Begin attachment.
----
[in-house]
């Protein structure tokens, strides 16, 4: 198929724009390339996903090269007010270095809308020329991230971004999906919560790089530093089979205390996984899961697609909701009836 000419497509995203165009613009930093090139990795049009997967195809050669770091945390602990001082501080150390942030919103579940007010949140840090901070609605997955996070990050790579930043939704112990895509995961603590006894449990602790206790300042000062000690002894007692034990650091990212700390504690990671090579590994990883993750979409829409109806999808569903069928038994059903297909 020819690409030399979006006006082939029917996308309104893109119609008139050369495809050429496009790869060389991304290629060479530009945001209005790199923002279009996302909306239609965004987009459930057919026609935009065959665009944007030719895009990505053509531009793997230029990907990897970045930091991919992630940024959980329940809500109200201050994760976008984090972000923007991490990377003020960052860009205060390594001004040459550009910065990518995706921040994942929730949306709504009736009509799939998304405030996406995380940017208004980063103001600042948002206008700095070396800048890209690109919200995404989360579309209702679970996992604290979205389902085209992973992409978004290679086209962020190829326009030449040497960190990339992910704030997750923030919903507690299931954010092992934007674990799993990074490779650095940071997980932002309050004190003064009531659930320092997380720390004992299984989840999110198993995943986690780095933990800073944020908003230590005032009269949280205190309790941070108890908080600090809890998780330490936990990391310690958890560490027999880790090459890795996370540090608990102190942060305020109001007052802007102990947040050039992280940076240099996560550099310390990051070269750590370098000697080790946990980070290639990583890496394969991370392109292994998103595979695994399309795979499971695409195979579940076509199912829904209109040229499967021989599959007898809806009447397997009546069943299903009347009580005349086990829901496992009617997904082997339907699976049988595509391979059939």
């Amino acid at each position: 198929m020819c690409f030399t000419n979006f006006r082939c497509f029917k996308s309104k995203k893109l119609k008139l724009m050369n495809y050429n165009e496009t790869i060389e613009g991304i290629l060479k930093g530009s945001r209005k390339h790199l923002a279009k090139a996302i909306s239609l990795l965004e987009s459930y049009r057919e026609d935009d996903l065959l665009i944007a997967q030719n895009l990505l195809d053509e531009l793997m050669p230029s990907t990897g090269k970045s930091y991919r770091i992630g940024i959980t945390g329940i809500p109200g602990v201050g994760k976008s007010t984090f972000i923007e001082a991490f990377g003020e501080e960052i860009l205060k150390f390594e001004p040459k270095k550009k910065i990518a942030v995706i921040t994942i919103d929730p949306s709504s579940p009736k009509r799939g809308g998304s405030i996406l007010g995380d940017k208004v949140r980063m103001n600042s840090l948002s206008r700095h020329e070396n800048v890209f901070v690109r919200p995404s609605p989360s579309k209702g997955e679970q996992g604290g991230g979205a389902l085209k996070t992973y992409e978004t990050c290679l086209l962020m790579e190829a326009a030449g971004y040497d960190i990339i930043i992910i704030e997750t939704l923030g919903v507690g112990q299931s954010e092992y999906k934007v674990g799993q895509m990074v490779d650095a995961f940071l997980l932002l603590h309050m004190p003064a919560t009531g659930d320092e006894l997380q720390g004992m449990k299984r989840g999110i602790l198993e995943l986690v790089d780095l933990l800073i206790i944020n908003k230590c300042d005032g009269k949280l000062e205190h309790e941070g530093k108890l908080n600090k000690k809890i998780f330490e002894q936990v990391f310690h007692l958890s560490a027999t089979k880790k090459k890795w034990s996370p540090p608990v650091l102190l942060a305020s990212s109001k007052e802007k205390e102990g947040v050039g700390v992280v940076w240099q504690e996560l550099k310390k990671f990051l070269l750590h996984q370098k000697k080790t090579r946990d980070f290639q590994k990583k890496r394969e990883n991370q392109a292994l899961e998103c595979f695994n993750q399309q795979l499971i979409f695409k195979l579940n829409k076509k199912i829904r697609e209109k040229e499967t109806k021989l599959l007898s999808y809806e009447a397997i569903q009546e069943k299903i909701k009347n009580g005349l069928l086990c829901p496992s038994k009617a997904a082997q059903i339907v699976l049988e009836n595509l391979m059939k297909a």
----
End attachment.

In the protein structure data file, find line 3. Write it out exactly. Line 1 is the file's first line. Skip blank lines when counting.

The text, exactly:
């Amino acid at each position: 198929m020819c690409f030399t000419n979006f006006r082939c497509f029917k996308s309104k995203k893109l119609k008139l724009m050369n495809y050429n165009e496009t790869i060389e613009g991304i290629l060479k930093g530009s945001r209005k390339h790199l923002a279009k090139a996302i909306s239609l990795l965004e987009s459930y049009r057919e026609d935009d996903l065959l665009i944007a997967q030719n895009l990505l195809d053509e531009l793997m050669p230029s990907t990897g090269k970045s930091y991919r770091i992630g940024i959980t945390g329940i809500p109200g602990v201050g994760k976008s007010t984090f972000i923007e001082a991490f990377g003020e501080e960052i860009l205060k150390f390594e001004p040459k270095k550009k910065i990518a942030v995706i921040t994942i919103d929730p949306s709504s579940p009736k009509r799939g809308g998304s405030i996406l007010g995380d940017k208004v949140r980063m103001n600042s840090l948002s206008r700095h020329e070396n800048v890209f901070v690109r919200p995404s609605p989360s579309k209702g997955e679970q996992g604290g991230g979205a389902l085209k996070t992973y992409e978004t990050c290679l086209l962020m790579e190829a326009a030449g971004y040497d960190i990339i930043i992910i704030e997750t939704l923030g919903v507690g112990q299931s954010e092992y999906k934007v674990g799993q895509m990074v490779d650095a995961f940071l997980l932002l603590h309050m004190p003064a919560t009531g659930d320092e006894l997380q720390g004992m449990k299984r989840g999110i602790l198993e995943l986690v790089d780095l933990l800073i206790i944020n908003k230590c300042d005032g009269k949280l000062e205190h309790e941070g530093k108890l908080n600090k000690k809890i998780f330490e002894q936990v990391f310690h007692l958890s560490a027999t089979k880790k090459k890795w034990s996370p540090p608990v650091l102190l942060a305020s990212s109001k007052e802007k205390e102990g947040v050039g700390v992280v940076w240099q504690e996560l550099k310390k990671f990051l070269l750590h996984q370098k000697k080790t090579r946990d980070f290639q590994k990583k890496r394969e990883n991370q392109a292994l899961e998103c595979f695994n993750q399309q795979l499971i979409f695409k195979l579940n829409k076509k199912i829904r697609e209109k040229e499967t109806k021989l599959l007898s999808y809806e009447a397997i569903q009546e069943k299903i909701k009347n009580g005349l069928l086990c829901p496992s038994k009617a997904a082997q059903i339907v699976l049988e009836n595509l391979m059939k297909a």